[scrollGallery id= 34] [two_third] [pullquote] Text by Megan Burks, Photos by students with the The AjA Project[/pullquote]When Rosario Iannacone steps outside her father’s home after dark, she shudders with the memory of her close call with a stranger. If Esperanza Gonzalez must go out at night, she leaves her purse at home and runs to her destination. Ana Lilia Gutierrez won’t let her kids roam the neighborhood at night after a car slow-rolled her near an inky neighborhood park. The three City Heights women spoke with photojournalist Sam Hodgson last month about how San Diego’s lack of streetlights – Councilwoman […]

Straight and Sober… Now


[two_third] “I’m from over toward Missouri. My dad came to visit today and my mom is coming tomorrow with my great grandma. This is my first time in detention and I’ve only been here a week… I’m here for destruction of property. I had court on the 12th and I’ll be put in ACT (Adolescent Center for Treatment, a residential facility for youth with substance use problems) for 28 Days. I’ll go there but I have to wait for a bed to open up first. I have a theft case pending— a drug related paraphernalia charge. I was on probation […]

A Day at the Beach Through an Artistic, Autistic Lens


[scrollGallery id= 32] [two_third][pullquote]Photography by Akeem Bonaparte, text by Katy McCarthy[/pullquote] Across the country, youth photo programs have put cameras in the hands of young people to help them find their voice while capturing and engaging with the communities they live in. Akeem Bonaparte, a 21-year-old photographer with autism and a penchant for documenting his city, can testify to this. A Harlem native born and reared, he still lives in the same neighborhood with his parents and his brother. Akeem’s parents are Trinidadian immigrants and he speaks with a beautiful Harlem accent fused with an island lilt.   For the […]

Perps or Pupils? Safety Policy Creates Prison-like New York City Schools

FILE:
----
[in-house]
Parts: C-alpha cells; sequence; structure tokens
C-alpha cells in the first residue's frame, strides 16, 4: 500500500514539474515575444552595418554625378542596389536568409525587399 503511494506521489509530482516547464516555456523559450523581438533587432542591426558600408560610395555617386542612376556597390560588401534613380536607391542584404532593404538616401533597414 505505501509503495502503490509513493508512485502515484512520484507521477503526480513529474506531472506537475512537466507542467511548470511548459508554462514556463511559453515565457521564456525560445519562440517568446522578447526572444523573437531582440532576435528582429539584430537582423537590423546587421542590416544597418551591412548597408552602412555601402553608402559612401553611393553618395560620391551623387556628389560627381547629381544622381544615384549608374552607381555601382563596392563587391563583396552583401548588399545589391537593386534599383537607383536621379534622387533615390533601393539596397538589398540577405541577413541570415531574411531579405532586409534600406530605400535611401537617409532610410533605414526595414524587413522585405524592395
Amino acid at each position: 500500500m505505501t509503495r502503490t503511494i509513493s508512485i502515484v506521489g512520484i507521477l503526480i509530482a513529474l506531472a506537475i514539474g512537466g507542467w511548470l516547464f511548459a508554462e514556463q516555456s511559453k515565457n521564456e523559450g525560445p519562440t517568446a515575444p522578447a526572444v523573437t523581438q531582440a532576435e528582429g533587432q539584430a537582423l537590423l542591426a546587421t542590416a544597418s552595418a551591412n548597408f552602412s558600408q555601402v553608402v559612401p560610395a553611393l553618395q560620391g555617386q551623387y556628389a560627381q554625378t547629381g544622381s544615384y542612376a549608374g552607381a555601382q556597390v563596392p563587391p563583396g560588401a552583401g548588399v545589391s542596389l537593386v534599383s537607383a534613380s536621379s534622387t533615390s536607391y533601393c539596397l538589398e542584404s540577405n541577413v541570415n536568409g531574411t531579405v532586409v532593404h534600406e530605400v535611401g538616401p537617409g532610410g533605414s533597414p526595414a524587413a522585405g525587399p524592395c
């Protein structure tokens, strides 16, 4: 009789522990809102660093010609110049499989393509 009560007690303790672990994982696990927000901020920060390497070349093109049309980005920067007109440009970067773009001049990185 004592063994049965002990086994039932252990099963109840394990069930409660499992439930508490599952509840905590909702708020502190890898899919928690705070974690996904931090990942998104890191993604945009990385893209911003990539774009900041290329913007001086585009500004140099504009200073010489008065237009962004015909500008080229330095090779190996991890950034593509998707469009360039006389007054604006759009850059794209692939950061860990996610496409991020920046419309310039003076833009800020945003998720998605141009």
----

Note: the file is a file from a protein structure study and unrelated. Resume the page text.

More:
[scrollGallery id=31 template=caption] [two_third] [pullquote]Text by Daryl Khan, Photographs by Robert Stolarik[/pullquote]When Minerva Dickson (pictured in yellow skirt) first saw her high school she thought it looked like a prison. After her first week she realized how right her initial impressions were. Every day when she arrived at the Thomas Jefferson Campus in Brownsville, Brooklyn, she waited in a line that snaked out onto Pennsylvania Avenue. She would shuffle up two steps passing beneath words from Abraham Lincoln inscribed on the neo-classical pediment: “Let Reverence for the Laws Become the Political Religion of the Nation.” Next, she reached into her […]

[Youth Report] NYC through 17-year-old Merelyn’s lens


[scrollGallery id=30] [two_third] [pullquote]Photography and Text by Merlyn Bucio, as part of NYC Salt [/pullquote] My name is Merelyn Bucio. I am 17-years-old. I’ve lived in NYC almost all my life. I love what the city has to offer, from the sunset cutting between the sky scrapers to the man in his underwear on rollerskates. Rarely people take the time to see it all, and I want to show them, through my lens, what they might miss on any given day in this crazy city. NYC Salt is a non-profit photography program for inner-city teenagers in New York City. Their […]

Changing Confinement Culture in Olathe, Kansas


[scrollGallery id=29] [two_third] [pullquote] Text and Photographs by Richard Ross [/pullquote] Olathe, Kansas is a suburb of Kansas City, but with its own unique issues. The Juvenile Detention center is divided into two parts, the older institution and a newer, LEED platinum certified facility across the street. I visited Olathe last month and photographed at both facilities. The older facility is divided into pods, two levels, with architecture you would expect after viewing any recent TV movie with punishment as a subject. Cells with metal doors, some with pass through traps, small windows, concrete floors, cot-like beds, steel sinks and […]

[Youth Report] Bokeh Publishes the Work of NYC Teens


Text by Bokeh Focus Staff | Photos NYC Salt What does N.Y.C. look like through the eyes of its teenage inhabitants? 17-year-old Merelyn Bucio describes it this way, “I’ve lived in NYC almost all my life. I love what this city has to offer, from the sunsets cutting between the skyscrapers to the man in his underwear on roller skates. Rarely people take the time to see it all, and I want to show them through my lens, what they might miss on any given day in this crazy city.” Merelyn is a participant in NYC Salt— a non-profit organization putting […]